Seven Memorable Quotes from 2016

sometimes-you-fail-then-you-succeed-2A new year brings new hopes, dreams and opportunities. Here are seven quotes from age 40-and-older entrepreneurs who have been featured or mentioned on this blog in 2016. May their words of wisdom provide inspiration and ideas as you set goals for 2017.


“I finally feel like I’ve found the thing to do so I can leave a legacy for myself as well as my family.” – Laurie Sayles Artis, Civility Management Solutions

“By the time you get to be 55 to 60, you’ve had challenges in your life – which allows you to put things in context. Sometimes you fail, then you succeed.”– Jeff Williams, founder,

“We didn’t need scientists to find a cure [for hunger]. There are so many wonderful causes and so many passionate people that are addressing them. We have been inspired by so many of our in-need neighbors who have come seeking help.” – Jon Bon Jovi, singer and co-founder, Jon Bon Jovi Soul Kitchen

“It is true that you reach a point in life – usually in your 40s – when there are two ways you can go. You can go one way, or you can choose to own your own life, be positive and choose that path.”– Carolyn Hartz, founder, SweetLife

“I am learning something new every day AND I am teaching something new every day. I don’t have to “fake it” to “make it” any more. If I screw up – I say so. I can laugh about it, I correct the mistake, and I move on.” – Jo Ellen Soesbee, owner, ToolBox TomGirl

“Don’t start out on a shoestring (budget). Make sure you have enough money to get your business off the ground. When people are desperate for money, they don’t make good decisions.” – Juanita Tackett, owner, LED Source Charlotte

“I’m persistent. I keep going until the job gets done. I want to be successful. In the military, I made becoming chief a goal before I could retire, and I did. And I always told myself that when I get out, I would work for myself and never work for anybody else.” – James Blagg, founder, Sail Florida Adventures

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50-Something Entrepreneur Finds Her Niche in Energy-Efficient Lighting

Juanita Tackett owns LED Source Charlotte, a North Carolina-based energy-efficient lighting franchise that she acquired at age 51. Her Twitter description says she’s the franchise’s “Chief Figurer Outer,” a role that comes easier when you’ve spent decades figuring things out before starting your first business.

Tackett’s decision to buy the franchise is the latest move in a career that’s included stints in fashion accessories, real estate and washer/dryer rentals. When she opened LED Source Charlotte in 2012, she became the company’s first woman franchise owner.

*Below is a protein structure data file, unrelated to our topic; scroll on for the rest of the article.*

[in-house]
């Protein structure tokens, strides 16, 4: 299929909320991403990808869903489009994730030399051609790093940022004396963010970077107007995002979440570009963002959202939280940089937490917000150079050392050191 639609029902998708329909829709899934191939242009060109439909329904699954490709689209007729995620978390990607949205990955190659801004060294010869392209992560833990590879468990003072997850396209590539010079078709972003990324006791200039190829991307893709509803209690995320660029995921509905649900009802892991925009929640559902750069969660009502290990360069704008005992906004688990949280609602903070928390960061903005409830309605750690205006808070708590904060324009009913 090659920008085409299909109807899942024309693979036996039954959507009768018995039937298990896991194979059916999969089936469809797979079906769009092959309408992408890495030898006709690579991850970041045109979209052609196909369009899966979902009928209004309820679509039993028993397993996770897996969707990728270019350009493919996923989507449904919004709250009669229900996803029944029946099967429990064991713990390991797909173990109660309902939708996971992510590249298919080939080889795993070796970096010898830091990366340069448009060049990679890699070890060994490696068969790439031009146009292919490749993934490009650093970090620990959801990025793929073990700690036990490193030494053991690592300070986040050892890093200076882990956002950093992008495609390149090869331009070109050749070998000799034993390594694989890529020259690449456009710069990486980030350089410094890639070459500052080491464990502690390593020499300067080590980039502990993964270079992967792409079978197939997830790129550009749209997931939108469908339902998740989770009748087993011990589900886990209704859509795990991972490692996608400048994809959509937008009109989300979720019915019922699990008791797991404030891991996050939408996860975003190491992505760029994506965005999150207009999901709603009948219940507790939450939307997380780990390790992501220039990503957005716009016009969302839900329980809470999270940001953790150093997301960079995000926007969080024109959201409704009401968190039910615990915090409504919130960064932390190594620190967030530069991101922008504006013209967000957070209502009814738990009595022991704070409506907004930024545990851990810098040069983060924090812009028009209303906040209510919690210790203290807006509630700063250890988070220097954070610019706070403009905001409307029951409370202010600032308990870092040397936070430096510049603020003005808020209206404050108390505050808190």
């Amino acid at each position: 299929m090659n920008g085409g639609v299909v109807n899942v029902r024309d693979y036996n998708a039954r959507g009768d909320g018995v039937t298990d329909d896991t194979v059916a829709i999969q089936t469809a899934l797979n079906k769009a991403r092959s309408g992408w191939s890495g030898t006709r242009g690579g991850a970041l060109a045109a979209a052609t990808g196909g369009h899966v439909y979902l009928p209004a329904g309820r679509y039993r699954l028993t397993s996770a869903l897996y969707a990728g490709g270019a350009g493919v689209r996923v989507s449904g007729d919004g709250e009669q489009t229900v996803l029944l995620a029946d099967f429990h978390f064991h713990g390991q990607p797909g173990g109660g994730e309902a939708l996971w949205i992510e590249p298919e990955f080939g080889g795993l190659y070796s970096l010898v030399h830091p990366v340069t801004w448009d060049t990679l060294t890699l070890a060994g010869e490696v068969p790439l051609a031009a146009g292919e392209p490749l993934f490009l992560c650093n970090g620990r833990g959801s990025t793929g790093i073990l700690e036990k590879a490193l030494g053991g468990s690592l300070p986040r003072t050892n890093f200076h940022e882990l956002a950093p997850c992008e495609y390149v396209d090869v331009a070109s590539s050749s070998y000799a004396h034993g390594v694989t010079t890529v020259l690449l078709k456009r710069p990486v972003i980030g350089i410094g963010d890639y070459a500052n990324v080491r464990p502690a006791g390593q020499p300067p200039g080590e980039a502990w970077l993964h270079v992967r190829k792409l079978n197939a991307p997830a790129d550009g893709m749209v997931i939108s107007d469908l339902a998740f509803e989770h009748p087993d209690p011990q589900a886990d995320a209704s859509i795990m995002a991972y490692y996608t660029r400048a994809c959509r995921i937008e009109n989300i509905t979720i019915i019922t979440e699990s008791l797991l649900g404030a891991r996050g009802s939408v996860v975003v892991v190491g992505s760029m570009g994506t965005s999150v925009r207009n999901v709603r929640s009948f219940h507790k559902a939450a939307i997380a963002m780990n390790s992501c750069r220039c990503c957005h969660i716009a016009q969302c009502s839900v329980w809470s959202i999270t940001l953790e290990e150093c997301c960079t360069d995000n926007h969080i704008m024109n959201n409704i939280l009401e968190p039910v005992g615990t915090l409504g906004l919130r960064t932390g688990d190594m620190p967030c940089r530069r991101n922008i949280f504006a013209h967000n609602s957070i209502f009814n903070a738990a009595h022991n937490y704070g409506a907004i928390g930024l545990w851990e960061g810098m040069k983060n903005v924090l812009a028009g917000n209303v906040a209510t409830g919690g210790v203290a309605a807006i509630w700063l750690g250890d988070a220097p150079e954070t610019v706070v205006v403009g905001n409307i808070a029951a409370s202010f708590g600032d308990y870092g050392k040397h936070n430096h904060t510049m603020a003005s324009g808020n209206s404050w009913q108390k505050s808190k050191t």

While this Charlotte Observer story about Tackett came out some time ago, her shared insights and wisdom remain useful to those thinking about a second act as an entrepreneur. As she says in the article, she wanted a business “with a proven concept that complimented her skills and experience.”

Among Tackett’s key messages: “Don’t start out on a shoestring (budget). Make sure you have enough money to get your business off the ground. When people are desperate for money, they don’t make good decisions.”

Tackett credits the National Association of Women Business Owners (NAWBO) with helping her through her journey. Here’s a video in which she talks about the influences that have helped her become successful.

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8 End-of-the-Year Tips for Entrepreneurs

hollyimagecanvaThe holiday season means different things for different companies.  For some, it’s the busiest time of the year.  For others, business wanes as customers focus their attention elsewhere.

Regardless of which end of the scale your business falls, consider these tips to get the most out of the last month of the year:

  1. Reflect on what worked – and what didn’t. Congratulate yourself on the things that went right in 2016.  You devote enormous amounts of time and energy to your business. It’s important to celebrate the victories along the way.
  1. Meet with your accountant. With the year almost over, you can get a clear picture of how your business numbers look for 2016 and what you may need to do next year.  The operative word here is “may” since no one knows (yet) what the new presidential administration will mean for businesses.
  1. Expect holiday schedules. People like to take time off during this time of the year.  Anticipate this and plan around it.
  1. Donate. Make any last-minute tax deductible contributions that you’ll want to take for 2016.
  1. Thank your customers and vendors. You wouldn’t have a business without them.
  1. Thank your employees. You wouldn’t have a business without them, either.  Let them know how much you appreciate their support!
  1. Carve out some quiet time. The stress of the holiday season can be magnified for entrepreneurs — especially if you have adult children, grandchildren or other relatives staying with you this month. Give yourself some tranquility by getting up a half hour earlier – or going to bed a half hour later – than your houseguests.
  1. Get a jump on 2017. Don’t wait until January to make New Year’s resolutions. Use the weeks in December to set goals so you can hit the ground running.